11 April 17

ITALY – Education System

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The education system
It is organised according to the principles of subsidiarity and of autonomy of schools. The State has exclusive legislative competence on general issues on education, on minimum standards to be guaranteed throughout the country and on the fundamental principles that Regions should comply with within their competences. Regions share their legislative competences with the State on all education issues except for vocational education and training on which they have exclusive legislative competence. Schools are autonomous as for didactic, organisation and research and development activities.

Compulsory education lasts for 10 years (from 6 to 16 years of age). It covers 5 years of primary school, 3 years of lower secondary school and the first two years of upper secondary school. Compulsory education can be accomplished also by attending three and four-year courses offered within the regional vocational education and training system. The upper secondary level of education has a duration of 5 years (from 14 to 19 years of age) and it is offered in both general and vocational pathways (licei and technical and vocational institutes, respectively).

Secondary education is organized in a compulsory lower level, called first-level secondary school (scuola secondaria di primo grado) and an upper level, called second cycle of education (secondo ciclo di istruzione). The latter is made up of State-run general and vocational upper secondary school (scuola secondaria di secondo grado), and vocational education and training (Istruzione e formazione professionale – IFP) which are run at regional level.
State upper secondary education offers general, technical and vocational education. The overall length of studies at upper secondary level is 5 years (from 14 to 19 years of age).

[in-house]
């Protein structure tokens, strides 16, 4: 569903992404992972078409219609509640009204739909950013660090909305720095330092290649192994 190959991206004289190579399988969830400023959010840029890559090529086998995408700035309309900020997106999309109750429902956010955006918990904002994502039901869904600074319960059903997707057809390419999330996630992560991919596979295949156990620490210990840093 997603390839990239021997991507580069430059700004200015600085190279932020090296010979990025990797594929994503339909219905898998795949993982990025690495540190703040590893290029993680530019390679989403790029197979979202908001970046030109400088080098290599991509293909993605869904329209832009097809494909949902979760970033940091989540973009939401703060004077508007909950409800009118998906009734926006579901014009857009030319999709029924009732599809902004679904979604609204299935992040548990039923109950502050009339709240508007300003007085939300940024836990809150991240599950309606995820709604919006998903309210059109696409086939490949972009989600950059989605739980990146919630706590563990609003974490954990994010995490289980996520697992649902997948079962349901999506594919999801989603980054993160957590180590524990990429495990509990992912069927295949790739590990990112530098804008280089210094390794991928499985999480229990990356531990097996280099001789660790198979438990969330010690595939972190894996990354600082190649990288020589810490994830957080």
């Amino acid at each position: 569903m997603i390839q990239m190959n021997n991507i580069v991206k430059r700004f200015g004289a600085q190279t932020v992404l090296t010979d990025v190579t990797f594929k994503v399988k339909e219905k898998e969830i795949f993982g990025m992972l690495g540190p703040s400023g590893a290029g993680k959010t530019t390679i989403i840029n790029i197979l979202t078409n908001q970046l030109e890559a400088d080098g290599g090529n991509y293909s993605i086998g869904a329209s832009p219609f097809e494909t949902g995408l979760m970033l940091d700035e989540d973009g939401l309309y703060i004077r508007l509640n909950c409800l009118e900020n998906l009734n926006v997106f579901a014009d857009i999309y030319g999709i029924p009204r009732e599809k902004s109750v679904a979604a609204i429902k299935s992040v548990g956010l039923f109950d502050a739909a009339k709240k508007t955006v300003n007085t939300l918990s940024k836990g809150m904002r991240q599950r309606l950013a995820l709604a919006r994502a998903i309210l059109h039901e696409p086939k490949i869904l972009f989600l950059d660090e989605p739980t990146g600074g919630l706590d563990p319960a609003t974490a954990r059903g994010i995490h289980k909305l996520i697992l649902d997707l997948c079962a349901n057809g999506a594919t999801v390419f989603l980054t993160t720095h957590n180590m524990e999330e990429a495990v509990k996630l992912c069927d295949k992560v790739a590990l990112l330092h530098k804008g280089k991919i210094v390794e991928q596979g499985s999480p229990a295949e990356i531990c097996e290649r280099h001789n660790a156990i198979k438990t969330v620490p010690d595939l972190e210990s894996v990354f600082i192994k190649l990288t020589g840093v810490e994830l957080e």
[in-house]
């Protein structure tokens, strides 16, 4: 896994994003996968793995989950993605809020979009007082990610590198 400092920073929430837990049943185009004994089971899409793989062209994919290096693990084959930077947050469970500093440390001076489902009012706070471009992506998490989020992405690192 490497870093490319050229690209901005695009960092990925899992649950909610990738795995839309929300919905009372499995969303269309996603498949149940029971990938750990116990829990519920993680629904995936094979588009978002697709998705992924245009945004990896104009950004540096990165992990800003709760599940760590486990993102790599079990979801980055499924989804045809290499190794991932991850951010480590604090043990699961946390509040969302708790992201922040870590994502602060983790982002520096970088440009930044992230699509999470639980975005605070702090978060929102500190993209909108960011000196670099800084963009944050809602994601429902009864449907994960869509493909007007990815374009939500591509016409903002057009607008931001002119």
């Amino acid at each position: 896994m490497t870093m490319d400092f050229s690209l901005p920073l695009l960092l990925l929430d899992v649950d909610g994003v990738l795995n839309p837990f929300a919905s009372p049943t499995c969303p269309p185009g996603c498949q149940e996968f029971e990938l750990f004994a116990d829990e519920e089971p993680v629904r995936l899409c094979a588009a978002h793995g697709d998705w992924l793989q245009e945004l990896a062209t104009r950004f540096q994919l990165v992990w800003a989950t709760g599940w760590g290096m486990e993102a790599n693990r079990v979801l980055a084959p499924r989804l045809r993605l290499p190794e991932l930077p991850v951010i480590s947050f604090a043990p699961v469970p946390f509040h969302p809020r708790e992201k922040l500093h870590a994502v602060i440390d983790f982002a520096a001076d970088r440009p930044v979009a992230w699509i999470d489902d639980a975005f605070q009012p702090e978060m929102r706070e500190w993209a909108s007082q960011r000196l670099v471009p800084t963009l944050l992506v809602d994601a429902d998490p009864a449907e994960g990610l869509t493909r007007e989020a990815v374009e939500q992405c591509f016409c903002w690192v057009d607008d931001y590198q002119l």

The general path (licei) aims at preparing students to higher-level studies and to the labour world by providing them with adequate competences and knowledge, as well as cultural and methodological instruments for developing their own critical and planning attitude.
Technical institutes have the general objective of providing students with a strong scientific and technological background in the economic and technological professional sectors.
Vocational institutes provide students with a strong technical and vocational general background in the sectors of services, industry and handicraft, to facilitate access to the labour world. Both the technical and vocational paths give access to the university studies and to the Higher technical education and training courses.

Vocational education and training (IFP) run by the Regions is organised into three and four-year courses for those who have completed the first cycle of education and wish to complete their compulsory education in the vocational training system or receive a three-year qualification by their 18th birthday (known as right/duty -diritto/dovere).
Courses can be organised by both local training agencies and vocational upper secondary schools, in partnership with training agencies. In the latter case schools follow regional guidelines. Courses foresee the release of intermediate certifications with the recognition of credits, which enable students to shift to other training or education pathways (e.g. school or apprenticeship). Compared to pathways in mainstream education, these courses are shorter (3 or 4 years), make more use of laboratories and periods of work experiences and aim for faster access to the job market. Vocational qualifications are regulated to the IFP national register and are defined at central level in agreement with the Regions.
The post-secondary non-tertiary level, offers courses within the Higher technical education and training system (IFTS) and within the vocational training system managed by the Regions.
The Higher technical education and training system (IFTS) aims mainly at developing professional specialisations at post-secondary level that meet the requirements of the labour market, both in the public and private sectors. They are organised according to the priorities indicated by the economic planning at regional level.
Finally, the Regions organise short vocational training courses (400-800 hours) addressed to those who hold a qualification obtained either in the regional or in the State vocational training system. They are also called ‘second-level’ vocational training courses. They are organised with funds coming from the European Social Fund and aim at the acquisition of high-level theoretical, technical and managerial skills, also through practical work and stages in enterprises, to meet the professional needs of specific sectors.

Higher education is offered by both universities (polytechnics included) and the High level arts and music education system (AFAM); higher technical education and training offered by the Higher Technical Institutes (ITS).